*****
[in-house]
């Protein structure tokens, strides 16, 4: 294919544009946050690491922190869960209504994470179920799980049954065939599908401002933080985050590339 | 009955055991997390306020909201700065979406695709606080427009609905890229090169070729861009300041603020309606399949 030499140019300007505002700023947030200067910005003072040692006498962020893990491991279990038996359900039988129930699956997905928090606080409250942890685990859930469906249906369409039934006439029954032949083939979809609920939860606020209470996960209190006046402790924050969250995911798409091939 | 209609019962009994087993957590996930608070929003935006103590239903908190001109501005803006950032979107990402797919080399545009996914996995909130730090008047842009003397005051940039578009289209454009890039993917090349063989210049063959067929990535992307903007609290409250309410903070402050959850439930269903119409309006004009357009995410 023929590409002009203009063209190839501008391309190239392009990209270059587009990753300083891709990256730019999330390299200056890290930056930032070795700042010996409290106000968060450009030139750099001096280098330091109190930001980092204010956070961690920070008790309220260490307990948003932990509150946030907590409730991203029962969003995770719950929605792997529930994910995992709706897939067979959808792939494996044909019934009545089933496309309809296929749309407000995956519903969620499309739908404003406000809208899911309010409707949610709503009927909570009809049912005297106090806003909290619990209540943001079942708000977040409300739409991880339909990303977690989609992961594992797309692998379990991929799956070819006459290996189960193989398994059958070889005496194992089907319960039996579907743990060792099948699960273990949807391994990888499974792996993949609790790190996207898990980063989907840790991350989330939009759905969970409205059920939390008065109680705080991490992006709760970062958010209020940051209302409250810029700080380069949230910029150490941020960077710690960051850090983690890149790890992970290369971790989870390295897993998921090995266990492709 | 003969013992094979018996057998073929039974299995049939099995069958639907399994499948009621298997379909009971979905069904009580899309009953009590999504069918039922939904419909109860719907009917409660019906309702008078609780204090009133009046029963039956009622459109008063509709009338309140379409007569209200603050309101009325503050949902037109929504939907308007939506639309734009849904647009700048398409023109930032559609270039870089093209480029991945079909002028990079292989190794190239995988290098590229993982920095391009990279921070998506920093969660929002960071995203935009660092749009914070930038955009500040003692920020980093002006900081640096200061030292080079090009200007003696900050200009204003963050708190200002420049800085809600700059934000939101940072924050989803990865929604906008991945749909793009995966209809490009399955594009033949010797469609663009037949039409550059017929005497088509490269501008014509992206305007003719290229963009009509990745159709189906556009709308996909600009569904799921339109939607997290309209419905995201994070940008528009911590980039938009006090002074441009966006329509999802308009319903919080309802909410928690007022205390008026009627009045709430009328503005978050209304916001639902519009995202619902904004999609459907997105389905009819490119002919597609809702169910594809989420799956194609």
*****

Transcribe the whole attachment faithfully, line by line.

[in-house]
């Protein structure tokens, strides 16, 4: 294919544009946050690491922190869960209504994470179920799980049954065939599908401002933080985050590339 | 009955055991997390306020909201700065979406695709606080427009609905890229090169070729861009300041603020309606399949 030499140019300007505002700023947030200067910005003072040692006498962020893990491991279990038996359900039988129930699956997905928090606080409250942890685990859930469906249906369409039934006439029954032949083939979809609920939860606020209470996960209190006046402790924050969250995911798409091939 | 209609019962009994087993957590996930608070929003935006103590239903908190001109501005803006950032979107990402797919080399545009996914996995909130730090008047842009003397005051940039578009289209454009890039993917090349063989210049063959067929990535992307903007609290409250309410903070402050959850439930269903119409309006004009357009995410 023929590409002009203009063209190839501008391309190239392009990209270059587009990753300083891709990256730019999330390299200056890290930056930032070795700042010996409290106000968060450009030139750099001096280098330091109190930001980092204010956070961690920070008790309220260490307990948003932990509150946030907590409730991203029962969003995770719950929605792997529930994910995992709706897939067979959808792939494996044909019934009545089933496309309809296929749309407000995956519903969620499309739908404003406000809208899911309010409707949610709503009927909570009809049912005297106090806003909290619990209540943001079942708000977040409300739409991880339909990303977690989609992961594992797309692998379990991929799956070819006459290996189960193989398994059958070889005496194992089907319960039996579907743990060792099948699960273990949807391994990888499974792996993949609790790190996207898990980063989907840790991350989330939009759905969970409205059920939390008065109680705080991490992006709760970062958010209020940051209302409250810029700080380069949230910029150490941020960077710690960051850090983690890149790890992970290369971790989870390295897993998921090995266990492709 | 003969013992094979018996057998073929039974299995049939099995069958639907399994499948009621298997379909009971979905069904009580899309009953009590999504069918039922939904419909109860719907009917409660019906309702008078609780204090009133009046029963039956009622459109008063509709009338309140379409007569209200603050309101009325503050949902037109929504939907308007939506639309734009849904647009700048398409023109930032559609270039870089093209480029991945079909002028990079292989190794190239995988290098590229993982920095391009990279921070998506920093969660929002960071995203935009660092749009914070930038955009500040003692920020980093002006900081640096200061030292080079090009200007003696900050200009204003963050708190200002420049800085809600700059934000939101940072924050989803990865929604906008991945749909793009995966209809490009399955594009033949010797469609663009037949039409550059017929005497088509490269501008014509992206305007003719290229963009009509990745159709189906556009709308996909600009569904799921339109939607997290309209419905995201994070940008528009911590980039938009006090002074441009966006329509999802308009319903919080309802909410928690007022205390008026009627009045709430009328503005978050209304916001639902519009995202619902904004999609459907997105389905009819490119002919597609809702169910594809989420799956194609």